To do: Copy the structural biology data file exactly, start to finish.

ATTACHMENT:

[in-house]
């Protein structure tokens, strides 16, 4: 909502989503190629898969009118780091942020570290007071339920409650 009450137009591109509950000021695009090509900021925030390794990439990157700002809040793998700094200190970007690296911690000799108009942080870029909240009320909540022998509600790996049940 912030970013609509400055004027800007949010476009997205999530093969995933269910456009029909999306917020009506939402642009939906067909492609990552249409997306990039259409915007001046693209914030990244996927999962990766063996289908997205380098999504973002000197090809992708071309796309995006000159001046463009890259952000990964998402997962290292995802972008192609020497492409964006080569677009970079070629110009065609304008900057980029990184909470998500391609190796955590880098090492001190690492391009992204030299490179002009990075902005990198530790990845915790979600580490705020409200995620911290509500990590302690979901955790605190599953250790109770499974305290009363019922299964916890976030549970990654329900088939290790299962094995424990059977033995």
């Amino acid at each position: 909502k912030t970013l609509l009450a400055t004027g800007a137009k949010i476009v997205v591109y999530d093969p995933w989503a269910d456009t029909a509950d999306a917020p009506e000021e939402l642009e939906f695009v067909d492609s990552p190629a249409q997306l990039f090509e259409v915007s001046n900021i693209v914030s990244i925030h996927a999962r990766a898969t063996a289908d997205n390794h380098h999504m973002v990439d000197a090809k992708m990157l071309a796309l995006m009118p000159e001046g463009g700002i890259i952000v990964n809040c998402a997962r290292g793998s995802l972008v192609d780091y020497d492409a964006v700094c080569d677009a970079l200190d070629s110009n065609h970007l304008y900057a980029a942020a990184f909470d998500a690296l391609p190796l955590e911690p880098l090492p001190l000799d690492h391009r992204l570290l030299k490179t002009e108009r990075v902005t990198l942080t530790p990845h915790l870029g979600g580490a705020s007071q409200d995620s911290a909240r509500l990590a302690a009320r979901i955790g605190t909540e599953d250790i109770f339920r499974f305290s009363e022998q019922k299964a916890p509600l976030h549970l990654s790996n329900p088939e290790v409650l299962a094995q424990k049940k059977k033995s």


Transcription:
[in-house]
């Protein structure tokens, strides 16, 4: 909502989503190629898969009118780091942020570290007071339920409650 009450137009591109509950000021695009090509900021925030390794990439990157700002809040793998700094200190970007690296911690000799108009942080870029909240009320909540022998509600790996049940 912030970013609509400055004027800007949010476009997205999530093969995933269910456009029909999306917020009506939402642009939906067909492609990552249409997306990039259409915007001046693209914030990244996927999962990766063996289908997205380098999504973002000197090809992708071309796309995006000159001046463009890259952000990964998402997962290292995802972008192609020497492409964006080569677009970079070629110009065609304008900057980029990184909470998500391609190796955590880098090492001190690492391009992204030299490179002009990075902005990198530790990845915790979600580490705020409200995620911290509500990590302690979901955790605190599953250790109770499974305290009363019922299964916890976030549970990654329900088939290790299962094995424990059977033995």
């Amino acid at each position: 909502k912030t970013l609509l009450a400055t004027g800007a137009k949010i476009v997205v591109y999530d093969p995933w989503a269910d456009t029909a509950d999306a917020p009506e000021e939402l642009e939906f695009v067909d492609s990552p190629a249409q997306l990039f090509e259409v915007s001046n900021i693209v914030s990244i925030h996927a999962r990766a898969t063996a289908d997205n390794h380098h999504m973002v990439d000197a090809k992708m990157l071309a796309l995006m009118p000159e001046g463009g700002i890259i952000v990964n809040c998402a997962r290292g793998s995802l972008v192609d780091y020497d492409a964006v700094c080569d677009a970079l200190d070629s110009n065609h970007l304008y900057a980029a942020a990184f909470d998500a690296l391609p190796l955590e911690p880098l090492p001190l000799d690492h391009r992204l570290l030299k490179t002009e108009r990075v902005t990198l942080t530790p990845h915790l870029g979600g580490a705020s007071q409200d995620s911290a909240r509500l990590a302690a009320r979901i955790g605190t909540e599953d250790i109770f339920r499974f305290s009363e022998q019922k299964a916890p509600l976030h549970l990654s790996n329900p088939e290790v409650l299962a094995q424990k049940k059977k033995s």